Sun, Apr 19, 2009 - Page 1 News List

Abu Sayyaf frees Red Cross hostage

TWO DOWN A Swiss national was the second of three hostages seized in January to be released. The final hostage is said to be in serious need of surgery


A Swiss Red Cross worker was freed yesterday after three months of captivity in a Philippine jungle, but al-Qaeda-linked militants were still holding an Italian hostage who is ill and needs surgery, officials said.

Philippine military and police forces closed in on the stronghold of Abu Sayyaf militants on southern Jolo island, prompting the gunmen to abandon Swiss Andreas Notter, 38, Interior Secretary Ronaldo Puno said.

The International Committee of the Red Cross (ICRC) worker and two colleagues were kidnapped by Abu Sayyaf rebels on Jan. 15. One of them, a Filipino, was released two weeks ago.

Puno told reporters in Jolo that security forces came within 500m of the militants two nights ago, sending them fleeing with Notter. Early yesterday, they ran into a cordon of police auxiliary forces and were forced to leave Notter behind, he said.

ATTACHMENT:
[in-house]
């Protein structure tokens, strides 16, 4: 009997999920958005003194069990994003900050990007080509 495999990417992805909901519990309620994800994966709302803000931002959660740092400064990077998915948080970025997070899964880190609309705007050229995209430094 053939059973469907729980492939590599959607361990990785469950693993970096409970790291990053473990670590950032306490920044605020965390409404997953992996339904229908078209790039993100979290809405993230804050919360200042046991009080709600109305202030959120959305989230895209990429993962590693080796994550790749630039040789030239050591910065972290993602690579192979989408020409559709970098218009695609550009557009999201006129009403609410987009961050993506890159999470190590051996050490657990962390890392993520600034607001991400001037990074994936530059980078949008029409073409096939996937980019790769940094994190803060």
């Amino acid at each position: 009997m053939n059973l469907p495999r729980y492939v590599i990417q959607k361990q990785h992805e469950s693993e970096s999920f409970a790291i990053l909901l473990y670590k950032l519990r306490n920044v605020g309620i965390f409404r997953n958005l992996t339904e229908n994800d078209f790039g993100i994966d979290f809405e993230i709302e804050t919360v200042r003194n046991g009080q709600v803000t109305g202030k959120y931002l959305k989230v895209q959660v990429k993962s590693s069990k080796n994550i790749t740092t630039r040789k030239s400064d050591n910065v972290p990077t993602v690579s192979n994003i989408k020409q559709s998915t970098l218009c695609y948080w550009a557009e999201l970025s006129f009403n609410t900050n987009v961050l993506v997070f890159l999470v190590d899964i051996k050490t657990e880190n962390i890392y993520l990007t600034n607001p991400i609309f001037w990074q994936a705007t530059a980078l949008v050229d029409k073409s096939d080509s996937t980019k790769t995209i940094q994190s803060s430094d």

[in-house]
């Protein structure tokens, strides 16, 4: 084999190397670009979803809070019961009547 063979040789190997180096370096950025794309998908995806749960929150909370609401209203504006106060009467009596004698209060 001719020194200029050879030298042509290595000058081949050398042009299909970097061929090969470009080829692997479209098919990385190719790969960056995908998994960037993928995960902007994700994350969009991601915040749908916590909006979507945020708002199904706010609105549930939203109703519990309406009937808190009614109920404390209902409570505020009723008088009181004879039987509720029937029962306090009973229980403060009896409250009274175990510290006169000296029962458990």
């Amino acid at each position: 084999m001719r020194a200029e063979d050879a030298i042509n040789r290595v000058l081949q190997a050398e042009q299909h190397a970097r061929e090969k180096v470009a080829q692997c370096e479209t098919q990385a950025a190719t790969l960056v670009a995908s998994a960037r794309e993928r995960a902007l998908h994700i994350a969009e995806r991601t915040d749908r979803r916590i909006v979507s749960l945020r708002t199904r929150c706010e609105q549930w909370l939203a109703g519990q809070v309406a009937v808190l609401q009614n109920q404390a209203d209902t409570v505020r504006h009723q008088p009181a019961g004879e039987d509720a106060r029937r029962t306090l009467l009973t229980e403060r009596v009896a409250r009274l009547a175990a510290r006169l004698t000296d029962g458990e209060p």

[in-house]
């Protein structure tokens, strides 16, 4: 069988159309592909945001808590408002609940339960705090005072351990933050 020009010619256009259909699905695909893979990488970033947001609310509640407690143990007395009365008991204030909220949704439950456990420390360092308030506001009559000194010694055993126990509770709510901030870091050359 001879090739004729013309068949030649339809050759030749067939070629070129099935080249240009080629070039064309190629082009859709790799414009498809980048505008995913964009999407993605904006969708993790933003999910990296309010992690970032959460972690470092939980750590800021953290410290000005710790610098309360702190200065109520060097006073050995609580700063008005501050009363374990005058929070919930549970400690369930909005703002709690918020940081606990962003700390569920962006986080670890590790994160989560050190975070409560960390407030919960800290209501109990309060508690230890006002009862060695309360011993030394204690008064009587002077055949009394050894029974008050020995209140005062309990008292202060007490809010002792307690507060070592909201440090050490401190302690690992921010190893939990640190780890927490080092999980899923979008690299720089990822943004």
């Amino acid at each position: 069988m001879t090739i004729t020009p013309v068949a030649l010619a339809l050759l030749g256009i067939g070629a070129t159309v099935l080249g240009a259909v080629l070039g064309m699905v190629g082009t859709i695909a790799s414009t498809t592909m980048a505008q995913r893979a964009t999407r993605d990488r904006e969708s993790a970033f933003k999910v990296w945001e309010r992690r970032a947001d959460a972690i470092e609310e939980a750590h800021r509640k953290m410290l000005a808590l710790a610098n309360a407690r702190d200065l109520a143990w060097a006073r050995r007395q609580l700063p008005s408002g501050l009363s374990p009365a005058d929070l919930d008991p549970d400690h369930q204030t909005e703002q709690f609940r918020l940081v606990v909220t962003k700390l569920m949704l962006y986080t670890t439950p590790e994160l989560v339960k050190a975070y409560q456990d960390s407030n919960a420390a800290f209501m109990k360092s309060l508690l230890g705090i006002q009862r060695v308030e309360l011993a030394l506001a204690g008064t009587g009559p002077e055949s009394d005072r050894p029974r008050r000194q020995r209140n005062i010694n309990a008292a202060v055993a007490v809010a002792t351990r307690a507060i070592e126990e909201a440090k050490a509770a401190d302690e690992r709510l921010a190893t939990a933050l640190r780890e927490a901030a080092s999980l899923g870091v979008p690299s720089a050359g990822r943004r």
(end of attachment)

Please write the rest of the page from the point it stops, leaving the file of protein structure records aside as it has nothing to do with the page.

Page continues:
The secretary said that the kidnappers had escaped.

“Everything happened very quickly. I am still a bit confused,” Notter told reporters in brief comments at the residence of the provincial governor.

He said he was “very happy to be alive and safe” and thanked authorities and others who helped win his freedom.

“All my concerns are now with my companion, Mr Eugenio Vagni,” he said.

Senator Richard Gordon, who also heads the Philippine National Red Cross, said Notter told him that the 62-year-old Italian was “very much suffering” from a hernia and needed urgent surgery. Vagni’s condition was complicated by hypertension, he said.

Anastasia Isyuk, spokeswoman for the ICRC, said it was concerned about Vagni and “we hope that he remains safe and unharmed.”

Notter was later flown by helicopter to the southern port city of Zamboanga.

The three workers were abducted Jan. 15 after inspecting a Red Cross water sanitation project at the provincial jail in Jolo.

The militants had threatened to behead the hostages last month, prompting a partial pullback of a security cordon around their jungle stronghold.

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